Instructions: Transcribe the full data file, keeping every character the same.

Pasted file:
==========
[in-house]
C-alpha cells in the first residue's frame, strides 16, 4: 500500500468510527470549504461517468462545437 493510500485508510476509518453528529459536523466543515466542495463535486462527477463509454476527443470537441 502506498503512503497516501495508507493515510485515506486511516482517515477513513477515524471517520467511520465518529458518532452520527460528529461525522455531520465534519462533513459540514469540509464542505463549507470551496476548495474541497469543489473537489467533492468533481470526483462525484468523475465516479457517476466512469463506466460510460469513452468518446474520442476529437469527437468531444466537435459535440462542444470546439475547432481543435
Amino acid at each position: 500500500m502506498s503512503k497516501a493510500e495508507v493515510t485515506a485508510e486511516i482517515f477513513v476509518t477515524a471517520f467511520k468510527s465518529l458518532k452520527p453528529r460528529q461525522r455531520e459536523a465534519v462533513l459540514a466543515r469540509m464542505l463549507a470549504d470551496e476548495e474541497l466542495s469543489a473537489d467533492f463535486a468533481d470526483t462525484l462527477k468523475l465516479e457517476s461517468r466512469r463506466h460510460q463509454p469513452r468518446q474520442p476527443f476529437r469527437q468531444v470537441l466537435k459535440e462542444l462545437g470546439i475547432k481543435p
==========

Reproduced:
[in-house]
C-alpha cells in the first residue's frame, strides 16, 4: 500500500468510527470549504461517468462545437 493510500485508510476509518453528529459536523466543515466542495463535486462527477463509454476527443470537441 502506498503512503497516501495508507493515510485515506486511516482517515477513513477515524471517520467511520465518529458518532452520527460528529461525522455531520465534519462533513459540514469540509464542505463549507470551496476548495474541497469543489473537489467533492468533481470526483462525484468523475465516479457517476466512469463506466460510460469513452468518446474520442476529437469527437468531444466537435459535440462542444470546439475547432481543435
Amino acid at each position: 500500500m502506498s503512503k497516501a493510500e495508507v493515510t485515506a485508510e486511516i482517515f477513513v476509518t477515524a471517520f467511520k468510527s465518529l458518532k452520527p453528529r460528529q461525522r455531520e459536523a465534519v462533513l459540514a466543515r469540509m464542505l463549507a470549504d470551496e476548495e474541497l466542495s469543489a473537489d467533492f463535486a468533481d470526483t462525484l462527477k468523475l465516479e457517476s461517468r466512469r463506466h460510460q463509454p469513452r468518446q474520442p476527443f476529437r469527437q468531444v470537441l466537435k459535440e462542444l462545437g470546439i475547432k481543435p